When I first heard this phrase, and laughed my behind off because I am so guilty of “shoulding” myself. It made me take a step back though, and I started paying attention to how often I said the word “should” in my general day-to-day life. Do any of these sounds familiar?
I should work out more
I should eat less sugar
I should get my kid into (a sport, piano lessons, art, activity) otherwise they’ll never be a well-rounded adult
I should (or…I should want to) spend more time with the kids, my husband, my family, friends…etc
I should spend more time outside and less time working on the computer This inner voice is very much related to the Jerk in My Head I wrote about last month. It’s much more subtle, however, but just as detrimental to our general happiness. In essence, both of them say you’re not good enough already; you’ll be good enough when….when you accomplish all the “should’s”. You constantly set the bar just a bit further out of your reach, otherwise something horrible will happen. These voices use fear as a motivator, and we all know how beneficial and sustaining that is. And so, the perpetual rat race continues.
There’s a difference between taking a passive approach, telling ourselves that we should be doing “X” or get better at “Y”, then we’ll finally be ready, succumbing to the mercy of the constant undercurrent of our life. It comes down to making a decision to take charge of your situation, and move from the backseat to the driver’s seat, where the view is MUCH more interesting and fulfilling, and you’re empowered to take the wheel and move yourself in a direction. ANY direction will do – and the smaller the steps, the better. Once we start the process, momentum sets in and there is less resistance. It’s more about taking a proactive stance in self-care and building confidence to step out of our comfort zone where any real change happens.
A few years ago, I felt so entirely stuck and fear-filled that making any kind of decision about changing my purpose and career situation was almost unimaginable. Part of what helped me in the beginning was breaking down my fear into more reasonable, digestible chunks and exploring how curiosity can play a significant role in this process.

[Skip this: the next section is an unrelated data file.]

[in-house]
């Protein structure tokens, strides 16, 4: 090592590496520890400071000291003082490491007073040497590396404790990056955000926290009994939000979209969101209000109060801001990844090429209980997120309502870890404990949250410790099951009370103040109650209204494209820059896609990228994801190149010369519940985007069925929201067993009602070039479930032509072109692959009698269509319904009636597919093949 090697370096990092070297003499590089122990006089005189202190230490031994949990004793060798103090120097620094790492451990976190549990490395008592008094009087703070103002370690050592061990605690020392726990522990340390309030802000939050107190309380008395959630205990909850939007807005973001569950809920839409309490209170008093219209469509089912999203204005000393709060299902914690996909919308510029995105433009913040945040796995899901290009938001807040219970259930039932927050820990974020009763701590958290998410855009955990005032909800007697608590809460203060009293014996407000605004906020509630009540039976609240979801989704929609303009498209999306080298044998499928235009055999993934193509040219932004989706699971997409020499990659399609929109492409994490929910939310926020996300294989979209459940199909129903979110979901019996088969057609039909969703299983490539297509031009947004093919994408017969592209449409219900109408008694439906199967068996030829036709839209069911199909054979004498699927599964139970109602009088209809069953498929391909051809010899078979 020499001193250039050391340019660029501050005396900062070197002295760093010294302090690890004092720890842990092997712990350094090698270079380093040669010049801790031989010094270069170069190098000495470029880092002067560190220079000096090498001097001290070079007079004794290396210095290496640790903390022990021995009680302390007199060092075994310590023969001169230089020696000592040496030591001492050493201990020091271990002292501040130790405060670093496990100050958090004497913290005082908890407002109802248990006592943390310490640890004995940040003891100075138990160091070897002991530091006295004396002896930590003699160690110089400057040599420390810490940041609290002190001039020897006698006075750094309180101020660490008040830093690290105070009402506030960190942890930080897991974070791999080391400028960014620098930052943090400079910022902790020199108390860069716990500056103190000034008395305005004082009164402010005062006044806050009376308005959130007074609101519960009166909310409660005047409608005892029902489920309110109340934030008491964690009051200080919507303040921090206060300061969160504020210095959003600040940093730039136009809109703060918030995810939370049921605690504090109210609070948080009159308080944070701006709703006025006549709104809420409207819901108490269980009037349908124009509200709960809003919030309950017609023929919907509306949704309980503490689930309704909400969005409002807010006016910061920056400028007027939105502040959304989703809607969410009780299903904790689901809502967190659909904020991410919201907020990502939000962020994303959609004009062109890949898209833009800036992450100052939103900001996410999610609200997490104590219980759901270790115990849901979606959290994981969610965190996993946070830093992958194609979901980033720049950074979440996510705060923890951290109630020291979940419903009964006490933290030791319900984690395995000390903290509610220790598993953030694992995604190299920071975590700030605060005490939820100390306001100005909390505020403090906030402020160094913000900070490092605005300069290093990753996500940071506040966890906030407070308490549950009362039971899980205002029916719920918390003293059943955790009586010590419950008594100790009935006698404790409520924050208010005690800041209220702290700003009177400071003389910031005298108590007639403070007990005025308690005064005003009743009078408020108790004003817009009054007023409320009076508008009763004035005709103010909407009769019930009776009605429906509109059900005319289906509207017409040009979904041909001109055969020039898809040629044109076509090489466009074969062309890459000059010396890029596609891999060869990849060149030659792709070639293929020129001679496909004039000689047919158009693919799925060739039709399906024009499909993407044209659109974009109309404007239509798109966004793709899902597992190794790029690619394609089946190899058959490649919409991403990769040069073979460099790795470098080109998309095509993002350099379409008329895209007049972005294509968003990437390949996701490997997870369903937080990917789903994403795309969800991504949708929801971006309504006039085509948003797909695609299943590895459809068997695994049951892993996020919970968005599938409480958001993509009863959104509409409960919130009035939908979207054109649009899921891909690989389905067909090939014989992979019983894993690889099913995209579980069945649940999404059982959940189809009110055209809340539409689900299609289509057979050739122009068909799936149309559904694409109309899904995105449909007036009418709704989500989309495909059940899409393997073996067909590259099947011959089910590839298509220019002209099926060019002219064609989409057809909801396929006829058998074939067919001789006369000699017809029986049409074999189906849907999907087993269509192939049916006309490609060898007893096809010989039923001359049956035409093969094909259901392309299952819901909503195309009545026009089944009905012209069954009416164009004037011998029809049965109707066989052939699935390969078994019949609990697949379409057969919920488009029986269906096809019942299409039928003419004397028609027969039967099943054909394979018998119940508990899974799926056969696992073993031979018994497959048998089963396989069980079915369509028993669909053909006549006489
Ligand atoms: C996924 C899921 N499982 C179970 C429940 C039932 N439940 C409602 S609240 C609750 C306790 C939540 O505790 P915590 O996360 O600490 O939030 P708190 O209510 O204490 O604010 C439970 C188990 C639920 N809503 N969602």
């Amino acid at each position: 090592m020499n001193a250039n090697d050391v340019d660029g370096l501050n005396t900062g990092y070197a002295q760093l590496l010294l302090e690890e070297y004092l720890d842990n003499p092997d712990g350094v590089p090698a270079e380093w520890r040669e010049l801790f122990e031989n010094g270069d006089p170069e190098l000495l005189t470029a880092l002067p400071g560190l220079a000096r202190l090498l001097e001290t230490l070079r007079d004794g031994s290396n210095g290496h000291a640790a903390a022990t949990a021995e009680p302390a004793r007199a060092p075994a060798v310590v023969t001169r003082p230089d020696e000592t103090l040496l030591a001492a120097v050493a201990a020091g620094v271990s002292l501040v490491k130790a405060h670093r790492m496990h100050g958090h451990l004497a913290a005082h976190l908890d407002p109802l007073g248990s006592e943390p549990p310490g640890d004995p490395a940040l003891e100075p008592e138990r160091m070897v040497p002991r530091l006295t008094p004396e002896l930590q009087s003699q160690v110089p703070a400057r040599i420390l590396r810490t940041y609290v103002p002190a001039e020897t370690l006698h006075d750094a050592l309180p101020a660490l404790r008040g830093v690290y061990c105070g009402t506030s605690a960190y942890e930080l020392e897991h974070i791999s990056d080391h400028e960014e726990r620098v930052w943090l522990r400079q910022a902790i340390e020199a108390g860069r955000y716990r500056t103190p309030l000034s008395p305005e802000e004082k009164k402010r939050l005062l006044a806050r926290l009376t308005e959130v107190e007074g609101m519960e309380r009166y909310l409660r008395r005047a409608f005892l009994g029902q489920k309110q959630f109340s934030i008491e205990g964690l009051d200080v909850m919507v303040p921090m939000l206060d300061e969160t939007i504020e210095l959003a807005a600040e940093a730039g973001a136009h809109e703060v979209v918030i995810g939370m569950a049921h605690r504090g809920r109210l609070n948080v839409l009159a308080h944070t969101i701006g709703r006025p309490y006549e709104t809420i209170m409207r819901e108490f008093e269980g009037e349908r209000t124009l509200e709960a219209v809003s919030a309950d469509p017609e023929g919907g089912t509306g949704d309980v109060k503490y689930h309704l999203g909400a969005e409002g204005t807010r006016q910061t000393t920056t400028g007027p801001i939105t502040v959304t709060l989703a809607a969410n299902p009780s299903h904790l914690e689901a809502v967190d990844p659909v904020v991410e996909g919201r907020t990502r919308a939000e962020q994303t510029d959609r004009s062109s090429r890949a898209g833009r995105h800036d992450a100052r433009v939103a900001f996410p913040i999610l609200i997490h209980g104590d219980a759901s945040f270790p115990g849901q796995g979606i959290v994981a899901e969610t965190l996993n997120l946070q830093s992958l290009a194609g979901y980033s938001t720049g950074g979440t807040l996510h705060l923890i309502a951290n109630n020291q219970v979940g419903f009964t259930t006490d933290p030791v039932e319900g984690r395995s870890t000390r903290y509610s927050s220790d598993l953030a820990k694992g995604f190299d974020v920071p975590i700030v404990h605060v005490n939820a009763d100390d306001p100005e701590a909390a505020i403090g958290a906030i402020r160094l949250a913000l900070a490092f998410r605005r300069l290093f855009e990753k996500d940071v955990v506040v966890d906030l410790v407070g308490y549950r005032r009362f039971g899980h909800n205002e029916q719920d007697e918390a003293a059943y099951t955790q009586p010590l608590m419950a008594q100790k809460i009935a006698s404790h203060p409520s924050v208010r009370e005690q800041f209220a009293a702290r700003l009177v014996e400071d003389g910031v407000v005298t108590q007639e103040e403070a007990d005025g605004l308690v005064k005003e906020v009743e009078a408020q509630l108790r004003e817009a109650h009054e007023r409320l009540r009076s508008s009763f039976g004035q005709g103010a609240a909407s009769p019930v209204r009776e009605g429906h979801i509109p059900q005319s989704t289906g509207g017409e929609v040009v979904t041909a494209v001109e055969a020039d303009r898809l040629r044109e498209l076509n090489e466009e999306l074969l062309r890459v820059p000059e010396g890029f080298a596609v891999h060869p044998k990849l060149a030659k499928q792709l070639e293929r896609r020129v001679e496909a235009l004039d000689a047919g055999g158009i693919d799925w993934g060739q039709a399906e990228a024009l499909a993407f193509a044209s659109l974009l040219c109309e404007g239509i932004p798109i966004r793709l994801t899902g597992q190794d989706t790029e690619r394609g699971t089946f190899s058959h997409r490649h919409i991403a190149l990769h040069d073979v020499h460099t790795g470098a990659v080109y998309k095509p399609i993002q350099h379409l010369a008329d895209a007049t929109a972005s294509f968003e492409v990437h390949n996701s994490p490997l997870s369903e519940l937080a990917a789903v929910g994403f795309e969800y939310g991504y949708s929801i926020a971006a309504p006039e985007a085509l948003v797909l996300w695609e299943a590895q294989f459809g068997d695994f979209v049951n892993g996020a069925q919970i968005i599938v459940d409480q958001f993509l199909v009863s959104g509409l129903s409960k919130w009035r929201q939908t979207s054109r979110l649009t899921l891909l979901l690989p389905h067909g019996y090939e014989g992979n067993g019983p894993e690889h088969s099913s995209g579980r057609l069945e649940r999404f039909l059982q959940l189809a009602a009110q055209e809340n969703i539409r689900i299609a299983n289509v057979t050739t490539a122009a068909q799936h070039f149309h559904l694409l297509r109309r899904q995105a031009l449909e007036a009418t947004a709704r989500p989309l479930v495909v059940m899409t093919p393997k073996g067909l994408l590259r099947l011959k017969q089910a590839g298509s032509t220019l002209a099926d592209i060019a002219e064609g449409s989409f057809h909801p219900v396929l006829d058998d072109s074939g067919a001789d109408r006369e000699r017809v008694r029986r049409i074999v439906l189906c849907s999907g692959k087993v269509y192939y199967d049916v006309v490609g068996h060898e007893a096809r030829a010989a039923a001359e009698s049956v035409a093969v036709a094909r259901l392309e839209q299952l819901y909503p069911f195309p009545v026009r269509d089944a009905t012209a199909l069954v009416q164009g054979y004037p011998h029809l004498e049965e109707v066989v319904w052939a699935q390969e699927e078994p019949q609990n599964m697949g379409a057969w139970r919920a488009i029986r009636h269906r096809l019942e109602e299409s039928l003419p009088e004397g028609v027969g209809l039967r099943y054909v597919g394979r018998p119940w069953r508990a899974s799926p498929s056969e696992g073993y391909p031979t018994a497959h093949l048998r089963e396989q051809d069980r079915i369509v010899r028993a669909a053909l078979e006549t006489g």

When we get curious about the fear instead of avoiding it, we’re able to pinpoint what fear actually feels like in the body, because fear is simply our body’s reaction to thoughts. Our minds are hardwired to fight or freeze when these feelings arise. When we habitually react to fear in a freezing state, we condition our minds to generate a deep rooted habit to stay put, and it doesn’t matter if the fear is real or perceived. Bringing a sense of curiosity implies that there’s something we don’t know, and get really interested in learning more about it, which feels good, as Dr. Brewer explains below. It’s like we’re able to override the debilitating feelings that come with the fear of living our best, most gratifying life.
Here’s a great Ted Talk by Judson Brewer, MD, PhD, talking about his research in curiosity, overcoming bad habits like overeating, smoking, habitually checking our phones, and how to change our behavior.
Something to try: Simply become aware of when the many levels of fear come up. Can you notice any physical sensations arising? (tightness in the chest, heart racing, muscles clenching, etc.) Can you try, even for a couple breaths, to meet fear as it comes up and stay with it, rather than distracting, avoiding or resisting it? What would happen if you tried?
Contact me here to let me know how you do!